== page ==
After diving course, which I did near the city of Cairns, I returned back to Melbourne and besides doing a bit more of a touristy stuff, basically relaxed and spend some more time with my family.
As far as the touristy stuff goes, I saw little penguins getting out of the water and marching on their nightly parade to their holes in the soft sand of the beach. My friend in Sydney took me for some excellent wine tasting through the Hunter Valley – Australia’s primary Shiraz and Chardonay producing region. We tried a lot and left the vineries quite happy, but what I enjoyed the most, was when we were stopping on the road near grapevines and just picking and eating very warm (the sun is strong there), ripe, sweet, juicy grapes which smell of sun and earth and berries and childhood back in Russia in Crimea on the Black Sea.
Of course I had to see a kangaroo. Unfortunately I did not get to see them in the wild but I got to see some in one of the Nature Reserves where they just roam free without any fences to hold them. Rather, they stay there mostly because tourists bring them some food. So I had some kangaroos eating right out of my hands. Koalas are abundant in many areas. They stay motionless on the trees for hours and generally sleep about 20 hours a day eating nothing but eucalyptus leaves which provide them with both food and water.
Distances are great between cities in Australia, as the continent of Australia is slightly larger in size than USA. Luckily, they have a very strong competition in the airfares from the small air companies similar to the JetBlue and SouthWest in USA. That drives airfares down, so that even now, in a summer season you can book a one way ticket on the same day as the flight for under $100US between many cities on the East Coast. This provided me with a true flexibility of travel. You do not have to plan in advance and just buy the tickets whenever you want to fly – like a bus.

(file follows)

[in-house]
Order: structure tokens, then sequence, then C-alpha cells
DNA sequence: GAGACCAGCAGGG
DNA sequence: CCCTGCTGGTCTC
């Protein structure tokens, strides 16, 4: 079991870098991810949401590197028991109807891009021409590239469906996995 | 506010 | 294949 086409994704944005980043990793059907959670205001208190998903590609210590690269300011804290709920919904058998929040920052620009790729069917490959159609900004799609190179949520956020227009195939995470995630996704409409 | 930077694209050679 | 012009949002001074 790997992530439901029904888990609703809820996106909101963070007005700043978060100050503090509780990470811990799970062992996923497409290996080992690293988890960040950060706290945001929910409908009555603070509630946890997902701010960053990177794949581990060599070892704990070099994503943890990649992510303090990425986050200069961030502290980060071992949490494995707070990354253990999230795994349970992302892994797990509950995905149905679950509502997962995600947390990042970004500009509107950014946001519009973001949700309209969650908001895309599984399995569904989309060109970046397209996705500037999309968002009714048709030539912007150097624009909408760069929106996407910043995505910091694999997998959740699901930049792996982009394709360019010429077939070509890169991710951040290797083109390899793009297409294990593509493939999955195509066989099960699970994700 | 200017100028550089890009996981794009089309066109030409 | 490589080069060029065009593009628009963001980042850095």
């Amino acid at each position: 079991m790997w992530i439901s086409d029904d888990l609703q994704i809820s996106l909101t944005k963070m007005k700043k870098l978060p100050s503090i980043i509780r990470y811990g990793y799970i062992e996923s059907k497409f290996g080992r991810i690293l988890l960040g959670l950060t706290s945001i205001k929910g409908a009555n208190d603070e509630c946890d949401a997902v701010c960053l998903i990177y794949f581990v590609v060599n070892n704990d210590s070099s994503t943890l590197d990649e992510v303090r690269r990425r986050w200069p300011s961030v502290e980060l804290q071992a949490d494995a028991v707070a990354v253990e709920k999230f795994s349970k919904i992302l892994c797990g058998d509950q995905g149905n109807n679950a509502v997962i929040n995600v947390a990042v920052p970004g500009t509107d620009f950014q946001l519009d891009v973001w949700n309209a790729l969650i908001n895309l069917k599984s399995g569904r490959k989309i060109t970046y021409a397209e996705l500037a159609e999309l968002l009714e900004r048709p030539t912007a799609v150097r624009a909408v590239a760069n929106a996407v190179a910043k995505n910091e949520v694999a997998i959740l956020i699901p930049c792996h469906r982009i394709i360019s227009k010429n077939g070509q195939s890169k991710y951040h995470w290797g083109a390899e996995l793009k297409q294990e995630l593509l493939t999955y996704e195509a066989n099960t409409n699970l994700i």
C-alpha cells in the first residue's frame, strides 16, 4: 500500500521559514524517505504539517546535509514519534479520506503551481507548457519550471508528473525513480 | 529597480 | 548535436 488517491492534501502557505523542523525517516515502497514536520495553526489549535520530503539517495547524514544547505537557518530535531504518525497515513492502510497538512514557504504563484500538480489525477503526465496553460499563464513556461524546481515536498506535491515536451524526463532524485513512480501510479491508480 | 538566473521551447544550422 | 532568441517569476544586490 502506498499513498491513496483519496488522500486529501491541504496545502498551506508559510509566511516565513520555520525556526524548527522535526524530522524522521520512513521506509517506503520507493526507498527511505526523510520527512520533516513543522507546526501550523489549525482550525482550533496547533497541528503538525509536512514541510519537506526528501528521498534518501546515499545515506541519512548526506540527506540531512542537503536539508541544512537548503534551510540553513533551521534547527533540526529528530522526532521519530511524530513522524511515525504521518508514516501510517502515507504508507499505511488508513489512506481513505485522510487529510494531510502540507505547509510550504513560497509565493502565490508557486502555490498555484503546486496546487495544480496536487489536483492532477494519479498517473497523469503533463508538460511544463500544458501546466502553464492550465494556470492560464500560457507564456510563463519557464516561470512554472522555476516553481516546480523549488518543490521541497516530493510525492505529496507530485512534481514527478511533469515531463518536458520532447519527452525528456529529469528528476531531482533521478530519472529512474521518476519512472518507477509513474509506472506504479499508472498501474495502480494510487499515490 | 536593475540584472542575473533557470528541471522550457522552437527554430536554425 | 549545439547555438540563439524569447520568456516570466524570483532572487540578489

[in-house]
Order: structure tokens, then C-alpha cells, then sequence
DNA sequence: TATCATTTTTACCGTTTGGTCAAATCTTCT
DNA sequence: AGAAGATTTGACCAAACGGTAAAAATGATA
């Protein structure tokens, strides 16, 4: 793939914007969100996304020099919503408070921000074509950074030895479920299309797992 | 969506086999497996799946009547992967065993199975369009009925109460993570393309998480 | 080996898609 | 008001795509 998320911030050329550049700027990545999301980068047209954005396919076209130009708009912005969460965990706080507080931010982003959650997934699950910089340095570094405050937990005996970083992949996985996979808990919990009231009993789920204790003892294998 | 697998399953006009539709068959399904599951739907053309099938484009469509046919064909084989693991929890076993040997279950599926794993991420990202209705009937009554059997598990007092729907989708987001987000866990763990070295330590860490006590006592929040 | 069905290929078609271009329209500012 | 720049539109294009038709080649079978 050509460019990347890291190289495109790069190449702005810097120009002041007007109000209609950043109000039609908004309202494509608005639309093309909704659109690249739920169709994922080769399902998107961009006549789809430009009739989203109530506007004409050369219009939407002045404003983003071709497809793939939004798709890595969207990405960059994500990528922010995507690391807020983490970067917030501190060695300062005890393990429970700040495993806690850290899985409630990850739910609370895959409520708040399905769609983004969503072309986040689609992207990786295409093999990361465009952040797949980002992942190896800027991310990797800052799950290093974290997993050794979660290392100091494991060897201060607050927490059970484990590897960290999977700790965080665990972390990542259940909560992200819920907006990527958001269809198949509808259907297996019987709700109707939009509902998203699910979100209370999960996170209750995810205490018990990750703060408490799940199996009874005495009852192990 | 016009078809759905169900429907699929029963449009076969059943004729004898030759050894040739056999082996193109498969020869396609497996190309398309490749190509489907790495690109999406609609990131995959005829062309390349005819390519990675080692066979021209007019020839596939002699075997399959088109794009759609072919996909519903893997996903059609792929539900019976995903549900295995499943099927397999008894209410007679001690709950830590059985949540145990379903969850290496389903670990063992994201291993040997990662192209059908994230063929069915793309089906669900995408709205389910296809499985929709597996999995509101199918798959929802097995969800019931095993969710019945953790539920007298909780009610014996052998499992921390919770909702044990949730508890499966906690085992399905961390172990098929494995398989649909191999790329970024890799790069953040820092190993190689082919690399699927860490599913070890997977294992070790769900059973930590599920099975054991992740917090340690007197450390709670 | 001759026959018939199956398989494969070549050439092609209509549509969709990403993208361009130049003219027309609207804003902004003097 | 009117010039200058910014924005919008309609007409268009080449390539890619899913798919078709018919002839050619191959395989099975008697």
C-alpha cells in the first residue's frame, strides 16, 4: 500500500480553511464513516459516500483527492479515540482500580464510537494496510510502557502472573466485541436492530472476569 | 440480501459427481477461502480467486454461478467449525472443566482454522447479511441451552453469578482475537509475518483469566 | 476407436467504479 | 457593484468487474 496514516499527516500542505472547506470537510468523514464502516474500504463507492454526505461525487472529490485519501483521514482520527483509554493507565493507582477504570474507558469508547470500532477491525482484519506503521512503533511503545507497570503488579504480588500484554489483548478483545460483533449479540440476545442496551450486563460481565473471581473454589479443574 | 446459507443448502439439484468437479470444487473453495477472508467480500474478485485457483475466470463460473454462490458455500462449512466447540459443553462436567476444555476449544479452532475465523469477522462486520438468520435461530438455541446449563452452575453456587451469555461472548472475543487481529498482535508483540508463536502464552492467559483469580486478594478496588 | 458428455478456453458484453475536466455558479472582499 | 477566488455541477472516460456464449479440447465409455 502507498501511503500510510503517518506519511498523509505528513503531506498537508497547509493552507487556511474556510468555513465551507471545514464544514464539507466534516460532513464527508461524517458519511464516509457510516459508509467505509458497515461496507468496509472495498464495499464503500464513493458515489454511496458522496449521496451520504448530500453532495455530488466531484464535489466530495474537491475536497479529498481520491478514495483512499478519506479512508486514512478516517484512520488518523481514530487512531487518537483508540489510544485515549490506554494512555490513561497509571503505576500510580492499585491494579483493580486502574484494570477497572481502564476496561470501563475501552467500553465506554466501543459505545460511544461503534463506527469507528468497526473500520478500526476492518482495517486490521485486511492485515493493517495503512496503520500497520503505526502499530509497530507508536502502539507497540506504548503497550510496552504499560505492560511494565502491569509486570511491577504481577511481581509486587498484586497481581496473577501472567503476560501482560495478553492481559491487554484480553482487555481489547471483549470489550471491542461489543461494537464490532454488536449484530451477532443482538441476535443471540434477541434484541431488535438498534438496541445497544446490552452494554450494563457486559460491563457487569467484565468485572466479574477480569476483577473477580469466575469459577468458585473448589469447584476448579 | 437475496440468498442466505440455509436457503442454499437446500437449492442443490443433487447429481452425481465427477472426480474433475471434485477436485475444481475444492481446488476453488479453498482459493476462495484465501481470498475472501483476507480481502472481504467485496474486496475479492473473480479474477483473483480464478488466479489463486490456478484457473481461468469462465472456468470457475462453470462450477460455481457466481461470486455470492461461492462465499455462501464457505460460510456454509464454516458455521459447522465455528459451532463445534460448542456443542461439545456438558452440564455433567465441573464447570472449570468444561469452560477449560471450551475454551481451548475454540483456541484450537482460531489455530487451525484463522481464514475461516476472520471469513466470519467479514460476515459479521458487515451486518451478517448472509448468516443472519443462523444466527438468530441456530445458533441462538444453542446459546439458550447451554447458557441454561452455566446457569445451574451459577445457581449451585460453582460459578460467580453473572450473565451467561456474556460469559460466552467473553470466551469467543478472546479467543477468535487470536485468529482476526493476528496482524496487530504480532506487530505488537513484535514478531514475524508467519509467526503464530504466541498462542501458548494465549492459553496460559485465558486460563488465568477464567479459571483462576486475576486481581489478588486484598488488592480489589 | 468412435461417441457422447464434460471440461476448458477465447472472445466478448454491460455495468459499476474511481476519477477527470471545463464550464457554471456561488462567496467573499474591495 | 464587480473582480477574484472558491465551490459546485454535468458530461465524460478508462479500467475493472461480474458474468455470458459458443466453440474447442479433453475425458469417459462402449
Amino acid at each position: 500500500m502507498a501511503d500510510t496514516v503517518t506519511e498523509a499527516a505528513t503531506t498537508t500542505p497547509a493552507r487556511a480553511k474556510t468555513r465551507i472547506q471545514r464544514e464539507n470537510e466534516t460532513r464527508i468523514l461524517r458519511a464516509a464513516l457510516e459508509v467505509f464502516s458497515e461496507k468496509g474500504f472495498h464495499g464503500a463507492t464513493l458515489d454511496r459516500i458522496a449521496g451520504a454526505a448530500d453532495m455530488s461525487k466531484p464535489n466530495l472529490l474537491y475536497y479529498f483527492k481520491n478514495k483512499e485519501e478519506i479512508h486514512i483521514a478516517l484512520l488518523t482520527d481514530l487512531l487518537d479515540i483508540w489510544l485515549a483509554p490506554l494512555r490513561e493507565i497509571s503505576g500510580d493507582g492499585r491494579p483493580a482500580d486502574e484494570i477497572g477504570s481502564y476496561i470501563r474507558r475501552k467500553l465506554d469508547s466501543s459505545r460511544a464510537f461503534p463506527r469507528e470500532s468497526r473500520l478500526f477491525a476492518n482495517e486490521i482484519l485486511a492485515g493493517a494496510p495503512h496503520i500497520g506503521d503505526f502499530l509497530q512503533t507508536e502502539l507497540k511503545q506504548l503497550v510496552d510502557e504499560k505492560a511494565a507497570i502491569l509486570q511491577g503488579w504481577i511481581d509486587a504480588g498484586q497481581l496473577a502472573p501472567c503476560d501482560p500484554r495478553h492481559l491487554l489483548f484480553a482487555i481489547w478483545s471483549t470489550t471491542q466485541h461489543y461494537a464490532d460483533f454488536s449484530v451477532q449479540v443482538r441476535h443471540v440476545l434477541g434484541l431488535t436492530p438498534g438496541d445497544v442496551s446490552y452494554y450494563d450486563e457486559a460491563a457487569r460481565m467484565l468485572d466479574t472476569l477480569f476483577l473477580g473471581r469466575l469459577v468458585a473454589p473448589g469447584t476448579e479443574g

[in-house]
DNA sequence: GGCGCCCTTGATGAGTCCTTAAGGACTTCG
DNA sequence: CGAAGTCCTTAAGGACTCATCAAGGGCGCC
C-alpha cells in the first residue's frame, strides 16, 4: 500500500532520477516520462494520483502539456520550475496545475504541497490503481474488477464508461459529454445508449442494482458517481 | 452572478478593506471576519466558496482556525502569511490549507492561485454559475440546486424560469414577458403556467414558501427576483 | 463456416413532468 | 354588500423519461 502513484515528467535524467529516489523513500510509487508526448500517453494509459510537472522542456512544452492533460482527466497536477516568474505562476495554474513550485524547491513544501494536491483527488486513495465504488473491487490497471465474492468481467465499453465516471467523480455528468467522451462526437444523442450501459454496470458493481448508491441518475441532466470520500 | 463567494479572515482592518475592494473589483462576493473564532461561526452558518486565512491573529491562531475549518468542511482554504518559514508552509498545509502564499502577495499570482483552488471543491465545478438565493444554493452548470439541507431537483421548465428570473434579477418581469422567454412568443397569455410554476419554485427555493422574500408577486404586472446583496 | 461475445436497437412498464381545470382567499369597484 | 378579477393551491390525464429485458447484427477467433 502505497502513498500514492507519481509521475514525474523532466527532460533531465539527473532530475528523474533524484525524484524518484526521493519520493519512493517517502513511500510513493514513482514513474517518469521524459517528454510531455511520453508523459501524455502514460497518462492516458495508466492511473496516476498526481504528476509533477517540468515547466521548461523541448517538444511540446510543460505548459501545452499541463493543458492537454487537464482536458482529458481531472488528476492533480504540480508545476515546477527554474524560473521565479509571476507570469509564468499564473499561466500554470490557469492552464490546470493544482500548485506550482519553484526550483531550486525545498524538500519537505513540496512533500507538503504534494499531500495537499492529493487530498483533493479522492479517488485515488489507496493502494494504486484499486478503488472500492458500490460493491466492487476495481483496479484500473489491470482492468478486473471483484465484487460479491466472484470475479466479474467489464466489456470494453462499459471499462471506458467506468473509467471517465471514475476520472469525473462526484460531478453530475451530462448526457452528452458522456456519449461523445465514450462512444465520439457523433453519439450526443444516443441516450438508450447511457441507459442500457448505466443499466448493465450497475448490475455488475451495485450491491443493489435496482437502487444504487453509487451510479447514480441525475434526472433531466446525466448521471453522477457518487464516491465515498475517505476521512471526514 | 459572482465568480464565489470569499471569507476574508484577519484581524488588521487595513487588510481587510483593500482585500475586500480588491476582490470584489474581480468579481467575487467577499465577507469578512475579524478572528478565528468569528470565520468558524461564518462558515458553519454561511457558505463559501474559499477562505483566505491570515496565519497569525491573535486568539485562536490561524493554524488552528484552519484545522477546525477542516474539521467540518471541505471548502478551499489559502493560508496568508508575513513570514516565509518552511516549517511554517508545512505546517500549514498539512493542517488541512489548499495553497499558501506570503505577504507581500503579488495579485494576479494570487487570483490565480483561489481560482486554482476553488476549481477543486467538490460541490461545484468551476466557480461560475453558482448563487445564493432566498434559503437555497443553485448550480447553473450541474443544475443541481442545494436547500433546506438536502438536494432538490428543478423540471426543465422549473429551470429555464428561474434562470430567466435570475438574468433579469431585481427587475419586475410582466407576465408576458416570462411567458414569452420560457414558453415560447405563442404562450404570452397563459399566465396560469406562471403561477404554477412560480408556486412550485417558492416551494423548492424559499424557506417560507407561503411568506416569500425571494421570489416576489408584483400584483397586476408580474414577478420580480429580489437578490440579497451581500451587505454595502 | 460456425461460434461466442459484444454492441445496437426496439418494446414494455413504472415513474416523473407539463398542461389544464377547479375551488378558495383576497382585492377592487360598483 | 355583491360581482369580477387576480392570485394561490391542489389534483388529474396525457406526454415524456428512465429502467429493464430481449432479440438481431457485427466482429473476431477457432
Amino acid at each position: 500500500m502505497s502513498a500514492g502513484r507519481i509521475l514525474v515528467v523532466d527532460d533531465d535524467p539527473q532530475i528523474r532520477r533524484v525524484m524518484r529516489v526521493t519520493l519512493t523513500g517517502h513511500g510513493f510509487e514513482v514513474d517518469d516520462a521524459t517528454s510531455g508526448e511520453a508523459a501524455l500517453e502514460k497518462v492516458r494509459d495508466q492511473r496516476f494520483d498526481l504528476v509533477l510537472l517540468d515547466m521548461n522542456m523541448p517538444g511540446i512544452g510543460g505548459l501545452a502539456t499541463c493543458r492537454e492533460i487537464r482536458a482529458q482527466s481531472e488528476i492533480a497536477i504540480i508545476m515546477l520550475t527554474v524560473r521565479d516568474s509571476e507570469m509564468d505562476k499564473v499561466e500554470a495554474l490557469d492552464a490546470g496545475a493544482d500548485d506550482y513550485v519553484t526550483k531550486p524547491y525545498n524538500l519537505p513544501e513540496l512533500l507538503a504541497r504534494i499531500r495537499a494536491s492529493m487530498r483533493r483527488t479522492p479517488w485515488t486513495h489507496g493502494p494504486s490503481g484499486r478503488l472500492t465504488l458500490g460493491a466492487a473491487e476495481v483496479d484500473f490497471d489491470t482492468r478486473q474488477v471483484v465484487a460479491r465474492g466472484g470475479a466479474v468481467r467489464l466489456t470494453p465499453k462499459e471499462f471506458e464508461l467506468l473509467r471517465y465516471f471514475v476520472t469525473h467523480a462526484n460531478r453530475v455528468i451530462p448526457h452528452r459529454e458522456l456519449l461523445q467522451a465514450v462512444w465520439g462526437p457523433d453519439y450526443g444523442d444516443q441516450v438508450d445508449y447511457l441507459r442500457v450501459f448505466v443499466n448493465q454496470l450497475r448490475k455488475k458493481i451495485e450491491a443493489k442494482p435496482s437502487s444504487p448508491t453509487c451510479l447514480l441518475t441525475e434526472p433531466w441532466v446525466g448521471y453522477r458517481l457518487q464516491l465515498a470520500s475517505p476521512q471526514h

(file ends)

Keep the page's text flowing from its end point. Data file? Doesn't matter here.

Now, a few random points.
1. Asian food is excellent wherever you go in Australia. I probably had the best Thai and the best Vietnamese food I ever tried. It is cheap and it is abundant.
2. I almost managed to get a seat on the stadium to see the final of Australian Open, but the tickets ended just 3 people before me. So I watched Marat Safin win on a big screen in a huge crowd just outside the tennis arena. Surprisingly, even though he was playing an Australian (Layton Hewitt), a lot of Australian girls were cheering for Safin.
3. My vocabulary became polluted by two Australian expressions. One is “mate”, which replaces your US “buddy”, “dude”, etc… and is used absolutely everywhere and towards anyone. The other one is “no worries”, which stands for US “OK”, “no problem”, “fine”, etc… “No worries mate” is something you hear about 50 times a day in all kinds of circumstances.
4. I really feel that I have not provided you with the “Australian experience” as much as I did with the New Zealand. But this is not really an exotic country and so there is less fascination with various new things. This is a large and warm place with some wonderful, easygoing, open and friendly people, very well developed infrastructures, first class cities, fantastic beaches and underwater life, great wines and foods, and more and more and more. Take a month and come to Australia. But you need at least a month if you want to see both coasts.
With this, I say good buy, mates,